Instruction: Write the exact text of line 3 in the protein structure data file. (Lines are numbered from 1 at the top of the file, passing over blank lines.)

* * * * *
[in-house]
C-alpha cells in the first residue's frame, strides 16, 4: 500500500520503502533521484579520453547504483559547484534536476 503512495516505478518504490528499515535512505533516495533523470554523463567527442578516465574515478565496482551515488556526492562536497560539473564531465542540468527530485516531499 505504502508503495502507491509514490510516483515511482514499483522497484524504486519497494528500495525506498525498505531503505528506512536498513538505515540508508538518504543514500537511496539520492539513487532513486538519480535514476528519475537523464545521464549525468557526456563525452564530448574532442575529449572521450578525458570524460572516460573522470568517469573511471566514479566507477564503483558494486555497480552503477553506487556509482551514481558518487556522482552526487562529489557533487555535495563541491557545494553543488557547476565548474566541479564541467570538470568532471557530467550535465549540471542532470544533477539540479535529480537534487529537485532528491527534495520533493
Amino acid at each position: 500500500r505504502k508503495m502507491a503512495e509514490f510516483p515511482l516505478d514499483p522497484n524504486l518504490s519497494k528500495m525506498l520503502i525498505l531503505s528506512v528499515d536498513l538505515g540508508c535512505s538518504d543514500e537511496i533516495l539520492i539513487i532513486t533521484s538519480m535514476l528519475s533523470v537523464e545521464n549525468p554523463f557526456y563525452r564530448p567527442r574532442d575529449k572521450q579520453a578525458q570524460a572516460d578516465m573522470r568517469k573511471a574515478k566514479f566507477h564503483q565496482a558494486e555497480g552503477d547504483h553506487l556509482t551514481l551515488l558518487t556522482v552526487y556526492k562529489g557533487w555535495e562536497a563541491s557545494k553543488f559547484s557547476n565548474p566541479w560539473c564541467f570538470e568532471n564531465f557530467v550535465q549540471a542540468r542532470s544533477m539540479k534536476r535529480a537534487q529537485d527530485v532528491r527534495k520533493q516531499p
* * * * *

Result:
Amino acid at each position: 500500500r505504502k508503495m502507491a503512495e509514490f510516483p515511482l516505478d514499483p522497484n524504486l518504490s519497494k528500495m525506498l520503502i525498505l531503505s528506512v528499515d536498513l538505515g540508508c535512505s538518504d543514500e537511496i533516495l539520492i539513487i532513486t533521484s538519480m535514476l528519475s533523470v537523464e545521464n549525468p554523463f557526456y563525452r564530448p567527442r574532442d575529449k572521450q579520453a578525458q570524460a572516460d578516465m573522470r568517469k573511471a574515478k566514479f566507477h564503483q565496482a558494486e555497480g552503477d547504483h553506487l556509482t551514481l551515488l558518487t556522482v552526487y556526492k562529489g557533487w555535495e562536497a563541491s557545494k553543488f559547484s557547476n565548474p566541479w560539473c564541467f570538470e568532471n564531465f557530467v550535465q549540471a542540468r542532470s544533477m539540479k534536476r535529480a537534487q529537485d527530485v532528491r527534495k520533493q516531499p